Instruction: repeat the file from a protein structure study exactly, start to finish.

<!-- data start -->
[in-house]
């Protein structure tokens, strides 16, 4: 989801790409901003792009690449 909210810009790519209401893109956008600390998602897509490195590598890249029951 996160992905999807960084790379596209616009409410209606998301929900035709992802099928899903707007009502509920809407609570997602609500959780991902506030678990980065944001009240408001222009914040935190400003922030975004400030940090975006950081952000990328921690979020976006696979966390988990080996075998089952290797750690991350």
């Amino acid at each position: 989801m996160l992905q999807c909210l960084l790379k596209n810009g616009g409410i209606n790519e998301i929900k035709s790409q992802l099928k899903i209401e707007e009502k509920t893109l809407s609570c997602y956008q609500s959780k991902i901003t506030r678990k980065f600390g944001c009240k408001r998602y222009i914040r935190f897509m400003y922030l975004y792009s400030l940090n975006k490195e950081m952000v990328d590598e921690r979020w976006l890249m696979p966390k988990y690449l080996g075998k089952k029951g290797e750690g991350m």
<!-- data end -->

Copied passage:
[in-house]
């Protein structure tokens, strides 16, 4: 989801790409901003792009690449 909210810009790519209401893109956008600390998602897509490195590598890249029951 996160992905999807960084790379596209616009409410209606998301929900035709992802099928899903707007009502509920809407609570997602609500959780991902506030678990980065944001009240408001222009914040935190400003922030975004400030940090975006950081952000990328921690979020976006696979966390988990080996075998089952290797750690991350």
């Amino acid at each position: 989801m996160l992905q999807c909210l960084l790379k596209n810009g616009g409410i209606n790519e998301i929900k035709s790409q992802l099928k899903i209401e707007e009502k509920t893109l809407s609570c997602y956008q609500s959780k991902i901003t506030r678990k980065f600390g944001c009240k408001r998602y222009i914040r935190f897509m400003y922030l975004y792009s400030l940090n975006k490195e950081m952000v990328d590598e921690r979020w976006l890249m696979p966390k988990y690449l080996g075998k089952k029951g290797e750690g991350m």